Hadassah’s bigger worry


The New York Times makes up for being a day late with the Sheryl Weinstein story with a lengthy top-of-the-front-page-of-the-business-section article.

Perhaps the most important point made in the article is that this tabloid talk is a distraction from what is possibly the biggest Madoff-related issue hanging over the organization’s head:

Ms. Weinstein’s headlines are not Hadassah’s biggest worry these days. Because it withdrew far more cash from its Madoff accounts than it contributed, it may be vulnerable to a lawsuit by the Madoff bankruptcy trustee, who is trying to recover money for those victims who put in more than they took out.

The trustee, Irving H. Picard, has said publicly that he is unlikely to go after small or thinly financed charities that already have used their Madoff profits for grants and operations. But Mr. Picard has not yet addressed the issues posed by large, wealthy charities that reaped profits from their Madoff investments. He declined to comment on Thursday about Hadassah’s specific situation.

Hadassah says that for nearly a decade starting in 1988 it invested $40 million with Madoff. At the time the scheme was exposed last year, the organization thought its account with him was worth $90 million, leading to much initial talk about the losses suffered by the organization. But what emerged later was that over the years Hadassah had withdrawn $130 million from its Madoff account. The New York Jewish Week took a deeper look at the issue earlier this year.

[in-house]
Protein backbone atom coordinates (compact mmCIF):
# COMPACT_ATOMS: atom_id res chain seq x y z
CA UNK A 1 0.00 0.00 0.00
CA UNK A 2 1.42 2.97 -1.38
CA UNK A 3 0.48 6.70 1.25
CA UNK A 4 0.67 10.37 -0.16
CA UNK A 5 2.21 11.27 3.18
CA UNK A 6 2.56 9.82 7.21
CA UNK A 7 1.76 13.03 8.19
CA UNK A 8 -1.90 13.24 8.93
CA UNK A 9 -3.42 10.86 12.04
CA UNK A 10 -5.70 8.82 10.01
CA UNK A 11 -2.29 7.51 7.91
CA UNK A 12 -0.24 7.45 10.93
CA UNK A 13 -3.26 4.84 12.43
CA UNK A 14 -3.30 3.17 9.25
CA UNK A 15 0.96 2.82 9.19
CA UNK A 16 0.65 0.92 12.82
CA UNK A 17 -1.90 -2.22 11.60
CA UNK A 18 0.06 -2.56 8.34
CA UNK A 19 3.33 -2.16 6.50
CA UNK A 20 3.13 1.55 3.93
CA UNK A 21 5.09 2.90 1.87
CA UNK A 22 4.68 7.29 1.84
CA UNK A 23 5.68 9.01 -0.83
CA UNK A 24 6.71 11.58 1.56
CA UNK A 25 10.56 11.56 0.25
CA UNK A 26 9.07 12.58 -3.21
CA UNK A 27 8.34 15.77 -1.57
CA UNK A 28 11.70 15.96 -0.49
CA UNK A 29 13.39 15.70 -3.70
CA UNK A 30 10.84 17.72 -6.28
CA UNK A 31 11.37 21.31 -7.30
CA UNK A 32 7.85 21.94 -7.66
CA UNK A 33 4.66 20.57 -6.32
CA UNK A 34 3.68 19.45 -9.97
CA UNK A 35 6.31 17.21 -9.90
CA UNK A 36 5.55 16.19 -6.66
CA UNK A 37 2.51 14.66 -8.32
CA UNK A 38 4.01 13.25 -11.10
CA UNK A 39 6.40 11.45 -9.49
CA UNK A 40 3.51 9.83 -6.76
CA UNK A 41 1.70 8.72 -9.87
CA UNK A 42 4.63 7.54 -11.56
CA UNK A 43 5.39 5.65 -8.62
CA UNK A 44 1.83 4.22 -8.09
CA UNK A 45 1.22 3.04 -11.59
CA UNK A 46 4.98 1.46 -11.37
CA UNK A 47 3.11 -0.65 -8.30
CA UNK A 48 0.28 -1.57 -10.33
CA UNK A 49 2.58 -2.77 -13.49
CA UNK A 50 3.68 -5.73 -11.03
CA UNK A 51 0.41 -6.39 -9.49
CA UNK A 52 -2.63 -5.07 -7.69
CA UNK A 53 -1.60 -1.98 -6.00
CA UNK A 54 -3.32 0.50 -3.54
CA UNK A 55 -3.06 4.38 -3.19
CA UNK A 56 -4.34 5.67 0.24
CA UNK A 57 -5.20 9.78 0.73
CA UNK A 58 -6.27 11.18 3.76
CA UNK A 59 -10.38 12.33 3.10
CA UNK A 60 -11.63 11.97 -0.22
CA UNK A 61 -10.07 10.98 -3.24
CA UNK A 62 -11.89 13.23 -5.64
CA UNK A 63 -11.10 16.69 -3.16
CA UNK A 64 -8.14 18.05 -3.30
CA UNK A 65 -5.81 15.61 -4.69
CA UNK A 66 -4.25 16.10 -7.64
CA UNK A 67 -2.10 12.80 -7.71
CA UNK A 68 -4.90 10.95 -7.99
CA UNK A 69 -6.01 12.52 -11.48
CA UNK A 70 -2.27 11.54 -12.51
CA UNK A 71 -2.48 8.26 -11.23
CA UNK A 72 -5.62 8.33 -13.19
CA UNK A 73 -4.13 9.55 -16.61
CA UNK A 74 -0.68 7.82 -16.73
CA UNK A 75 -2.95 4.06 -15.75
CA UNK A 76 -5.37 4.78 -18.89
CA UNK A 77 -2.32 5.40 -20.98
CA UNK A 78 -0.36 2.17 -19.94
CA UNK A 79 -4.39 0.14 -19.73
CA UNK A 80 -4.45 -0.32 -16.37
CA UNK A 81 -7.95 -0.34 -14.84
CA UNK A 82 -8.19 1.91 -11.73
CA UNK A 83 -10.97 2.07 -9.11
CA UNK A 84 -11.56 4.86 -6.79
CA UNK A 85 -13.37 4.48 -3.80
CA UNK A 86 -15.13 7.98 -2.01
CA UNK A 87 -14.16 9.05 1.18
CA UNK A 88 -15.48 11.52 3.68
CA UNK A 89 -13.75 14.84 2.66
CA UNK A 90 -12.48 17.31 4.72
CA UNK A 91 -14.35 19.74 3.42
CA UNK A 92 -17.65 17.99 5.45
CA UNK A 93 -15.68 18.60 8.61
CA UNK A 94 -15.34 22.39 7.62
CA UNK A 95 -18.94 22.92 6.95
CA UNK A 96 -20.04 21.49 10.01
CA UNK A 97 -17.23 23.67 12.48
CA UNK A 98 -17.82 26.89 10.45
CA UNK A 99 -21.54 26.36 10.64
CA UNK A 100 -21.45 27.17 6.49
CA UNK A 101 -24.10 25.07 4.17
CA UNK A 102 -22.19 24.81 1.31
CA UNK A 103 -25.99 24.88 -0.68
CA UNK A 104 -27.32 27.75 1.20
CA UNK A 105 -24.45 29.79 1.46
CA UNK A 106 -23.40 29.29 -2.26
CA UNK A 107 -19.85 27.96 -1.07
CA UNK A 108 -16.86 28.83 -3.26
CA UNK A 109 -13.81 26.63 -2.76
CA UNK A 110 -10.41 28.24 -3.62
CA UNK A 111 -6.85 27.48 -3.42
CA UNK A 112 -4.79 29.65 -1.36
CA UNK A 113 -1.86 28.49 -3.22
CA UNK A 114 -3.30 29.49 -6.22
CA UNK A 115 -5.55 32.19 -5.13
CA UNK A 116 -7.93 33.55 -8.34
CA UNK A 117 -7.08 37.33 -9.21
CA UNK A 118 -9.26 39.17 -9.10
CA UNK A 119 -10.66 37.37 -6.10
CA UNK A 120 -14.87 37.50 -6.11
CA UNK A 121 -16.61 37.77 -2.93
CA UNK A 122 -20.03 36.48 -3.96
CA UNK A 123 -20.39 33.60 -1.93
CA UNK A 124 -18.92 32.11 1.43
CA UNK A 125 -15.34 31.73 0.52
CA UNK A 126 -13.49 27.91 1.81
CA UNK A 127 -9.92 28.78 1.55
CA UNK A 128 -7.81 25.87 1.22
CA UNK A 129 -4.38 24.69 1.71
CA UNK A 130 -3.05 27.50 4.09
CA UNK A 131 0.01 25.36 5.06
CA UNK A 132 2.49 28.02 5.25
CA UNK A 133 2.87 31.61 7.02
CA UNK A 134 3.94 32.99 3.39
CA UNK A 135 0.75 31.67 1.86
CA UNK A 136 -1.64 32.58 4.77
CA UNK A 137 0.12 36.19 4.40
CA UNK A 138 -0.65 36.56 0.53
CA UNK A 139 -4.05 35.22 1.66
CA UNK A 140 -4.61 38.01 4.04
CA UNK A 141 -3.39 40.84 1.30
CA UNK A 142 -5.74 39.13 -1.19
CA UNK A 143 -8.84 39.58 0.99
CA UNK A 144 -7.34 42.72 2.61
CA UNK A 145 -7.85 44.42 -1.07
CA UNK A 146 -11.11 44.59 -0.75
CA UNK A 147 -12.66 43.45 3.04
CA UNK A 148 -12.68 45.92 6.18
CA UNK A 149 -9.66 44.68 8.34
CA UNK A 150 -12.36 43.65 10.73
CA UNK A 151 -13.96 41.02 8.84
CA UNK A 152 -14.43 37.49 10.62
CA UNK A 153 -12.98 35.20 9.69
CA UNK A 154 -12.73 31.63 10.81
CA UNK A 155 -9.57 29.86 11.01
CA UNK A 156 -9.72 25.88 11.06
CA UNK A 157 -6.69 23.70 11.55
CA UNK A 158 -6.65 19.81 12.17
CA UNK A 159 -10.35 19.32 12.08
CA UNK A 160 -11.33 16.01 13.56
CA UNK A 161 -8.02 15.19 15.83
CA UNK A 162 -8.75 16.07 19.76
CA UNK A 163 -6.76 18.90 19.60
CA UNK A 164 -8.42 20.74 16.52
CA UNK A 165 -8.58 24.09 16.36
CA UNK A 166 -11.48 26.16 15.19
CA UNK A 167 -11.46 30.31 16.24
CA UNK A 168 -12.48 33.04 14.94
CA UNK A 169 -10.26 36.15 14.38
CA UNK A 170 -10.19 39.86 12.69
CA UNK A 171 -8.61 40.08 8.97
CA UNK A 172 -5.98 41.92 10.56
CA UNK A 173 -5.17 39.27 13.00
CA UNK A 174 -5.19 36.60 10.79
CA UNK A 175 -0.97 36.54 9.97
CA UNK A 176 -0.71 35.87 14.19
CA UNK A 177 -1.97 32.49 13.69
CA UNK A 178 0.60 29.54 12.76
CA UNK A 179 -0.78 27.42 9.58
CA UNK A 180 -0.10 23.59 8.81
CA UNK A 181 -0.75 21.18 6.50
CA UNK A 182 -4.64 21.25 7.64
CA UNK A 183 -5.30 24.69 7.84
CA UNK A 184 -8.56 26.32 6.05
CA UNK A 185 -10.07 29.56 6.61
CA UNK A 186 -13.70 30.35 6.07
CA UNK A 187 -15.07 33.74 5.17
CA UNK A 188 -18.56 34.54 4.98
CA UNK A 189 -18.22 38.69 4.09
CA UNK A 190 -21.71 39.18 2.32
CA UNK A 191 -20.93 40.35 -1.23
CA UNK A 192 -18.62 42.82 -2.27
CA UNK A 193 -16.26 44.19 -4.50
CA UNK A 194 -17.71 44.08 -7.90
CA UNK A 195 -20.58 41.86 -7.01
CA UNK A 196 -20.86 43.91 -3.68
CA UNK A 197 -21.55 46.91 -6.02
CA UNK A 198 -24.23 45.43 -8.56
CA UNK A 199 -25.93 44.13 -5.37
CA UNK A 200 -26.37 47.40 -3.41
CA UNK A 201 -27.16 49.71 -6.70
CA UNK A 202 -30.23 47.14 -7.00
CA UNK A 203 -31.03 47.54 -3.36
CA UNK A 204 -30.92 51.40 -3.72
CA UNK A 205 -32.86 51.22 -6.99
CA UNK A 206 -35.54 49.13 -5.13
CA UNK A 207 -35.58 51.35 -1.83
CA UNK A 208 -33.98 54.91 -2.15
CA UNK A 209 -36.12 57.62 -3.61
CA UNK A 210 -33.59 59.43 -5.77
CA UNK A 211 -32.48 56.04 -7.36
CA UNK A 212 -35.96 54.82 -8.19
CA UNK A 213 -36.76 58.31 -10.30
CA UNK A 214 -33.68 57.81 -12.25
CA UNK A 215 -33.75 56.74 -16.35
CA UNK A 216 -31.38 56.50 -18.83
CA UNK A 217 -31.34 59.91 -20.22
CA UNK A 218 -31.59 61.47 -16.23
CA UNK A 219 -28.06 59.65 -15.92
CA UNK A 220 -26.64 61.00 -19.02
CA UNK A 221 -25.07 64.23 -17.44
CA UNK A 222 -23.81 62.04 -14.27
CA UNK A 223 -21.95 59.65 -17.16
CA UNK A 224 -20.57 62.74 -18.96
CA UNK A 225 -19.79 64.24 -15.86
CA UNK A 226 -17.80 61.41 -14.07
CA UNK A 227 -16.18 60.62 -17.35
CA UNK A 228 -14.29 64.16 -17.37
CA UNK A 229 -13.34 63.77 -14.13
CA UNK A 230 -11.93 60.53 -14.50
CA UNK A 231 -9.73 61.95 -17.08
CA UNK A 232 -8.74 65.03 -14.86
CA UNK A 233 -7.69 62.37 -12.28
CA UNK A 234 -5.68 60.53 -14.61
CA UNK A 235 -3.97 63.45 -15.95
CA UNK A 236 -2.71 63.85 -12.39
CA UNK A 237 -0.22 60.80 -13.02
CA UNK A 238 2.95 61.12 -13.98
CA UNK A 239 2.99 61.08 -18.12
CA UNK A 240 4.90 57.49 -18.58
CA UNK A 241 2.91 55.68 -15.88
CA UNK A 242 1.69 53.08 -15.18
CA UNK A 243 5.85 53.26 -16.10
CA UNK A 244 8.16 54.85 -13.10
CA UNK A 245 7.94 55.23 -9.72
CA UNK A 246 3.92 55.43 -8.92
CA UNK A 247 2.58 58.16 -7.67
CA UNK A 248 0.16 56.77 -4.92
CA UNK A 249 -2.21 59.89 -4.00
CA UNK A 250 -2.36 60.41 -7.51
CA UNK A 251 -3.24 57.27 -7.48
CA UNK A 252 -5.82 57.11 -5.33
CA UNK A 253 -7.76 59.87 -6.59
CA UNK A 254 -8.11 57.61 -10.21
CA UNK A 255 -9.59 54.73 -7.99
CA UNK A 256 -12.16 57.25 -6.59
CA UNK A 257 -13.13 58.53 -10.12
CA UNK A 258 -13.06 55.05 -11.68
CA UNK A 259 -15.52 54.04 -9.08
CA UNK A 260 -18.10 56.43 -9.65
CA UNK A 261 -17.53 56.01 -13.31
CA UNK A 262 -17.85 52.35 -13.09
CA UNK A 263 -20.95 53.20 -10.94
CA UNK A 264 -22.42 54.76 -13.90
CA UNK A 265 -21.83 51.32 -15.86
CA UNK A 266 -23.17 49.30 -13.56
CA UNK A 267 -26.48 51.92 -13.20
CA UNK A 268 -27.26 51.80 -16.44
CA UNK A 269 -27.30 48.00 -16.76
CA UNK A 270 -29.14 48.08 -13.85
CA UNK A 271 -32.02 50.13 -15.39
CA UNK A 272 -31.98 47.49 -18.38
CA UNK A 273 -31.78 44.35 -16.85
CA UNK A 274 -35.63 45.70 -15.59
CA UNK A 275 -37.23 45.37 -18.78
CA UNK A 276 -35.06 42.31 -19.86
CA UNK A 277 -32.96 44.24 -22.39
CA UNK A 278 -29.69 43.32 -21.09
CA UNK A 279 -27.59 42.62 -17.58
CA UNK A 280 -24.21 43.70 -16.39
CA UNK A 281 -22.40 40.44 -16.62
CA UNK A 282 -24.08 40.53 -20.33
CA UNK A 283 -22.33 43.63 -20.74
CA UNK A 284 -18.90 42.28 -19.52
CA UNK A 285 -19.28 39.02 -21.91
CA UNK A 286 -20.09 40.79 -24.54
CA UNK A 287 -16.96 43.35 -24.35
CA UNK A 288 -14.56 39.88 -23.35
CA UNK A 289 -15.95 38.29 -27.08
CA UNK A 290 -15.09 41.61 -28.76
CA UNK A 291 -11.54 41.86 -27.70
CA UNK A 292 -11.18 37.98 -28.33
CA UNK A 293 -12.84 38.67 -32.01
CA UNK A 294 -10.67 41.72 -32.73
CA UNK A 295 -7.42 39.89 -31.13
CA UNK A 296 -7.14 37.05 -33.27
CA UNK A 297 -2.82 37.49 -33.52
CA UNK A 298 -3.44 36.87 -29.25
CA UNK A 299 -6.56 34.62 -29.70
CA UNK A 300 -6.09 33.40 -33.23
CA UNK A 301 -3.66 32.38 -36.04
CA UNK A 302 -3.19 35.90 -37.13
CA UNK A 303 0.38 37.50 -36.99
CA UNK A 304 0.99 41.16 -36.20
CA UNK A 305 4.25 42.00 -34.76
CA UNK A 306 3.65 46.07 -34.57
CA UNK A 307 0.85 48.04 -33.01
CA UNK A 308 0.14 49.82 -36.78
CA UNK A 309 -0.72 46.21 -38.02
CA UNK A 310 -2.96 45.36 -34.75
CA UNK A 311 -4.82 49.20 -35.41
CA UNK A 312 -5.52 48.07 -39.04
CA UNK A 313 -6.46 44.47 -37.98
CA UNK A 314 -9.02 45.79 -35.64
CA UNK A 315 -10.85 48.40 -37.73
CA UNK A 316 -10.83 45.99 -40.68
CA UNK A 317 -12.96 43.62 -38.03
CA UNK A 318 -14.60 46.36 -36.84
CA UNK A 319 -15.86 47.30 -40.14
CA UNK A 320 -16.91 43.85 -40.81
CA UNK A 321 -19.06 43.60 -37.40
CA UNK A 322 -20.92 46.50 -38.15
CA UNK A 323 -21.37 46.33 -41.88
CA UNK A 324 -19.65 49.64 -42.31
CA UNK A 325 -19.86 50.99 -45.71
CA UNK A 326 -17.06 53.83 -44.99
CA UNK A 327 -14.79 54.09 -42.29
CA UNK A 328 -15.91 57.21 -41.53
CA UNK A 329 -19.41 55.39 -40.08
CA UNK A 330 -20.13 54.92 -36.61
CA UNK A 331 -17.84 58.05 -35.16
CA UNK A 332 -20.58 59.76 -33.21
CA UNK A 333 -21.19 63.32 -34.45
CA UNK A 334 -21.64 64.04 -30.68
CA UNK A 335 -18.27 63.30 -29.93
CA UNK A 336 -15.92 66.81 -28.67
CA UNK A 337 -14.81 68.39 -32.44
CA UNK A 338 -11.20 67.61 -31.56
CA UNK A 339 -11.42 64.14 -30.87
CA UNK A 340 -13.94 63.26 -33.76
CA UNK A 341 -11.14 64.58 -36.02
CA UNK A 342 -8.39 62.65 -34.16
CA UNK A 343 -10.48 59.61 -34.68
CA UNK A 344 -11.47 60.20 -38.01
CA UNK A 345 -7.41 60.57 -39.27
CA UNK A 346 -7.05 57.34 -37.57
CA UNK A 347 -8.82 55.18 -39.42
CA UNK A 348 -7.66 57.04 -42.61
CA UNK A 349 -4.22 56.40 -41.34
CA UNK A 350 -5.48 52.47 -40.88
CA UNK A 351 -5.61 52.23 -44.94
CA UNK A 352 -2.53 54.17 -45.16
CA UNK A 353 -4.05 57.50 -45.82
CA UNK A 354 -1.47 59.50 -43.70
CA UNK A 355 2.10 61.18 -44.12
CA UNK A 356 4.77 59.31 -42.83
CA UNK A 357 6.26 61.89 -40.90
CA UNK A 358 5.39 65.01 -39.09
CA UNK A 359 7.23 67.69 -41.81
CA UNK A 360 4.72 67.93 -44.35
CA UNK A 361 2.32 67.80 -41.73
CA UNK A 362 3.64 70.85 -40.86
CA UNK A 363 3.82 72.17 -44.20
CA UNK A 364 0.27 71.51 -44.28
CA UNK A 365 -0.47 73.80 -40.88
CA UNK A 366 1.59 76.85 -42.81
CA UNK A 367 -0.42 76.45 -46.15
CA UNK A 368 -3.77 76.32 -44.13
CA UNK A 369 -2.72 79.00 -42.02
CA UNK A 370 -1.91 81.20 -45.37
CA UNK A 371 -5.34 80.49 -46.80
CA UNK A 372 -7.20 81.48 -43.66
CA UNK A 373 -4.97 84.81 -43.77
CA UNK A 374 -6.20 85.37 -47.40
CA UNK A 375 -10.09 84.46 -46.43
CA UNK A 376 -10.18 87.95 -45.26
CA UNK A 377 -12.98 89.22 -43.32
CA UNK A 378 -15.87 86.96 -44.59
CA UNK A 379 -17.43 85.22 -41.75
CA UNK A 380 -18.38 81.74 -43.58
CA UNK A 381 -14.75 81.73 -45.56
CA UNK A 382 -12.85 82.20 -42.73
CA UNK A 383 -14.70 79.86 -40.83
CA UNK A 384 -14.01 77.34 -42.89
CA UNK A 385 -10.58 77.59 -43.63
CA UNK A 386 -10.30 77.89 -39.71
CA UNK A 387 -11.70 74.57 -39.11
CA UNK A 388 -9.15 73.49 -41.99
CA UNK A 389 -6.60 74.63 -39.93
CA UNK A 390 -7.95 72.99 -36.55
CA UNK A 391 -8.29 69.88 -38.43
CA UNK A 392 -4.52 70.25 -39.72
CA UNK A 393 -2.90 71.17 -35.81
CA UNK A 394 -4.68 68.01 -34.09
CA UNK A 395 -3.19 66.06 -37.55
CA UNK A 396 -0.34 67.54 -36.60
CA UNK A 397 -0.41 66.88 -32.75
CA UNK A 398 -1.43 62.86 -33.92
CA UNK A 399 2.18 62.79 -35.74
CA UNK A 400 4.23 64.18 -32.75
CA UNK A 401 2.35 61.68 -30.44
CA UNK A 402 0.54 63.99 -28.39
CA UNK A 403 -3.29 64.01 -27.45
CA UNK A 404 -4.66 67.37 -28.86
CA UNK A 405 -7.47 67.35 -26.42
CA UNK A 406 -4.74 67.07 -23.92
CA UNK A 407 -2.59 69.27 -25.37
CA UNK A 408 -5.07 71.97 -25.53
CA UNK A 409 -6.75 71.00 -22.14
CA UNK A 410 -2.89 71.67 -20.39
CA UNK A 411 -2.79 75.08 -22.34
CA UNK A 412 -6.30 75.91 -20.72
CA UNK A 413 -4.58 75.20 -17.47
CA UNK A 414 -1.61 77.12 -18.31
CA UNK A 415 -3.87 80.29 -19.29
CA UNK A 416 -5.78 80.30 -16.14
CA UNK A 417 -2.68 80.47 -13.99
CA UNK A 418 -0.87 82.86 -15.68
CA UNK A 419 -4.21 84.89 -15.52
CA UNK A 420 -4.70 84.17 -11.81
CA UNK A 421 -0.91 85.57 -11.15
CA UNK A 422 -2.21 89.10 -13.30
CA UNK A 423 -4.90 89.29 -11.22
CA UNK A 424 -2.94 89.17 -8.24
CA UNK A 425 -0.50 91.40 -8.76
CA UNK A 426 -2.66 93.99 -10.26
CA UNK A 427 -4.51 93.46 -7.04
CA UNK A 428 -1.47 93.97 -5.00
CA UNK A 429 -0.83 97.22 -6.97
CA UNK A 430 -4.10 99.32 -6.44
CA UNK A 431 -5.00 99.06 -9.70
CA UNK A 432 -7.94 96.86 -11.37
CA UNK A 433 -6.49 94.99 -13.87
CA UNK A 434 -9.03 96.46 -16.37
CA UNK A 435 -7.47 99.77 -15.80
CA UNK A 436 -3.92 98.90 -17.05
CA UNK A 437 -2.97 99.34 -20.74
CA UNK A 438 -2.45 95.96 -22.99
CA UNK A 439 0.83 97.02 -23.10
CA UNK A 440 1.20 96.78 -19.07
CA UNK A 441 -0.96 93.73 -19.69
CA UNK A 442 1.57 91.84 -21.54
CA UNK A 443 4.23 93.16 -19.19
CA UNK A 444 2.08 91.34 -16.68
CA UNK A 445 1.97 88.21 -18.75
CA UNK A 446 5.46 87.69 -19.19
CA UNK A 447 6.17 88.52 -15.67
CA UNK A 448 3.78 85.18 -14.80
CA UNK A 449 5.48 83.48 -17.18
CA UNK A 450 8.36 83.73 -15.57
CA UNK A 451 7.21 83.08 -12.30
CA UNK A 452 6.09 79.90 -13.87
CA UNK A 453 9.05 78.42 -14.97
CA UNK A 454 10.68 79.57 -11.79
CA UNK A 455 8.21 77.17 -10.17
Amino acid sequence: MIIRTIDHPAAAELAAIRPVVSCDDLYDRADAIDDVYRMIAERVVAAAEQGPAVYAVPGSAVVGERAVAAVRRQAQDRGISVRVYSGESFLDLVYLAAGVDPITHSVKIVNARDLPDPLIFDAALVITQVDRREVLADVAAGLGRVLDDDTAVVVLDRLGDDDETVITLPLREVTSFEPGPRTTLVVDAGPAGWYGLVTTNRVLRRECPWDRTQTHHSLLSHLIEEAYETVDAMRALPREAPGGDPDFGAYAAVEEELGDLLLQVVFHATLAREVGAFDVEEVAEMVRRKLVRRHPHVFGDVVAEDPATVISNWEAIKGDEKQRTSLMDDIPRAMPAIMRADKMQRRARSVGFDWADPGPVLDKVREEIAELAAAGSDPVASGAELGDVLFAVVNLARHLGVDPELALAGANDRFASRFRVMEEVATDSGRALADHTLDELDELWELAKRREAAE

A few other tidbits from the story in The Times…

* Ruth Madoff’s lawyer is making the "if he didn’t tell wife when he cheated on her, what makes you think he let her know that he was cheating other people out of their money" argument:

Ruth Madoff, who has been married to Mr. Madoff for almost 50 years, knew nothing about the “alleged affair,” said Peter Chavkin, her lawyer. While that, unfortunately, will not ease the pain of the people destroyed by the Madoff fraud, he continued, the allegation “stands as a powerful reminder, to those who say Ruth must have known of her husband’s criminal scheme, that there are some things that some spouses — however close they are — do not share with each other.”

* According to The Times, Hadassah has declined identify the members of its investment committee, of which Weinstein was once a member during his stint as CFO.

Indeed, the Madoff scandal raised questions in the nonprofit community about how well charities managed their investments and monitored their conflicts of interest, with some watchdog organizations saying that some groups left those decisions to small, clubby boards or influential insiders.

Hadassah has declined to identify the members of its investment advisory committee, other than to say they are “prominent and experienced financial and investment individuals” who serve without pay and are not members of its large governing board, whose membership rotates frequently.

But the organization did confirm that one member of that committee was Ms. Weinstein, who was on Hadassah’s staff for more than a dozen years.

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